You must have handled several criminal cases till now; can you recollect any case which had been very challenging, in which you had demonstrated your ability to make ethical decisions?
According to you, what are the parameters of a successful police life? How successful are you till now and are you content with it?
Qualitative and quantitative data-gathering strategy
Social science researchers adopt qualitative and quantitative methods to collect data for their research. The qualitative methods include techniques like case studies, interviews and personal observations. The quantitative method on the other hand uses surveys and polls to conclude hard facts. Qualitative data offers a richer, detailed idea as to why people act in certain ways what makes them act like that. Unlike quantitative data, qualitative data do not just quote statistics, but derives its conclusion from several factors studied in dept.
Qualitative data analysis may be described as being exhaustive, digging into aspects like descriptions, behavior, comments etc. Theories are also developed from the data gathered and it makes it possible to compare and differentiate patterns and other findings. Qualitative data analysis has the following advantages (Learn Higher and MMU, 2008)
Offers in depth findings as parameters like behavior, thinking and attitude are recorded
Enables openness by encouraging participants to expand and provide exhaustive responses, by which new areas of concern may be noticed
An elaborate picture can be developed on people’s feelings and actions.
Informed consent and confidentiality
Getting the informed consent is an important part of the research. Investigators are obliged to educate the prospective subjects that they are allowed to decide whether to participate or not. Any survey in any field requires the informed consent of the participants. It is unethical to use participants without their consent. This informed consent should explain the nature and need of the assessment, the third parties involved in the assessment, together and the benefits and risks involved in participating. The informed consent of the participants must be sought without any coercion or threat.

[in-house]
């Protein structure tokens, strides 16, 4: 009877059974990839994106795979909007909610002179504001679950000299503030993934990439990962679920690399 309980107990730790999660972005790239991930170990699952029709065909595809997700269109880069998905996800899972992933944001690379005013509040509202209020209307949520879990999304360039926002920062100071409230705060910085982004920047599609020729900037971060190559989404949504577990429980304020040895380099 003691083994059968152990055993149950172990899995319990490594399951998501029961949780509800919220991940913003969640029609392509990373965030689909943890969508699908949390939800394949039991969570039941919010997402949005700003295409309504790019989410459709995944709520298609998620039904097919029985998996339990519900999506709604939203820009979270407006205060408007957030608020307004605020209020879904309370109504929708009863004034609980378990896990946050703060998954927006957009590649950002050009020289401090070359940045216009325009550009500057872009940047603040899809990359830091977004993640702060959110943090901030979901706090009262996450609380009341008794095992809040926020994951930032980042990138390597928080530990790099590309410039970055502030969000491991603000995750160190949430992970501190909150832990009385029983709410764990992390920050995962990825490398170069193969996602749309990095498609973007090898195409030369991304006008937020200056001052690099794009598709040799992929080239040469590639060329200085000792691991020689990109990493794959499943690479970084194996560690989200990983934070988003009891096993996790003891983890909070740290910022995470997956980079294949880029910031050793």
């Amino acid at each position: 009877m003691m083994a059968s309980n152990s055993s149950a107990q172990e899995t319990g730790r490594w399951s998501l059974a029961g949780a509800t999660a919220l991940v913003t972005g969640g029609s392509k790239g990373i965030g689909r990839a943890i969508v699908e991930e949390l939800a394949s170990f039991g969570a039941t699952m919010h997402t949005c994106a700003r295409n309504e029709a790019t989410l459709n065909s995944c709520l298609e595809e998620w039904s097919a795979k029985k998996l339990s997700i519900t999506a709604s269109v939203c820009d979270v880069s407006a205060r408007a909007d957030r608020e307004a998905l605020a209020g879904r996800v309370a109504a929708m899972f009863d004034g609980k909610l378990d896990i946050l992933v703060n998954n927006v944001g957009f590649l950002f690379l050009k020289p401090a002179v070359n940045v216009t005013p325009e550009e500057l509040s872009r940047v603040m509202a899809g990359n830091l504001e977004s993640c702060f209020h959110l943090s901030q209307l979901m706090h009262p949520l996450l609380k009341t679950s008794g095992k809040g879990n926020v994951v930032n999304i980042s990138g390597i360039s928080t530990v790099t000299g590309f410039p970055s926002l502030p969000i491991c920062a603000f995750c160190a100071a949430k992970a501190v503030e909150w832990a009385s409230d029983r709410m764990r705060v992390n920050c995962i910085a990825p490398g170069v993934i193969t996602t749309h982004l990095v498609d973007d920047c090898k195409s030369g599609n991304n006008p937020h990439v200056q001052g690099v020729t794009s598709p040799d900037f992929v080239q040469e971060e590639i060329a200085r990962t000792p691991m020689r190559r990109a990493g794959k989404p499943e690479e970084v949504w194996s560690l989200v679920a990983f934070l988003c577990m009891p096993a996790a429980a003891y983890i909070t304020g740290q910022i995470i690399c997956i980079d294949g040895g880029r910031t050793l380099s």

The discussion on consent should begin well in advance to the start of the study so that the subjects have sufficient time to consider the potential benefits and problems in participating. The subjects could be educated through, letters, advertisements, study descriptive sheets, phone calls or through written documents (PHRC, 2012). In the case of children or minors, the informed consent of the parents/ guardians should be sought.
Confidentiality is another important aspect of research. Research subjects should be informed of the extent of anonymity and confidentiality that would be offered. Confidentiality and anonymity guarantees given to the research subjects should be honored unless there are unexpected overriding reasons (Oxford Brookes University, 2012). Researchers need to be careful and ensure that they do not breach confidentiality by passing on personal data to third parties that could identify the research participant. However participants must also be told that the confidentiality offered is not valid before a court of law. Therefore participants must be told of the possibility of revealing the information when required by law.
Oxford Brookes University (2012). Duty of confidentiality for research participants. Retrieved from http://www.brookes.ac.uk/res/ethics/duty
PHRC (2012). Informed consent of research participants. Retrieved from http://healthcare.partners.org/phsirb/infcons.htm
Learn Higher and MMU (2008). Qualitative data analysis. Retrieved from http://learnhigher.ac.uk/analysethis/main/qualitative.html
Pagon M. (2003). Police ethics and integrity. Retrieved from http://agu.academia.edu/MilanPagon/Papers/420253/Police_Ethics_and_Integrity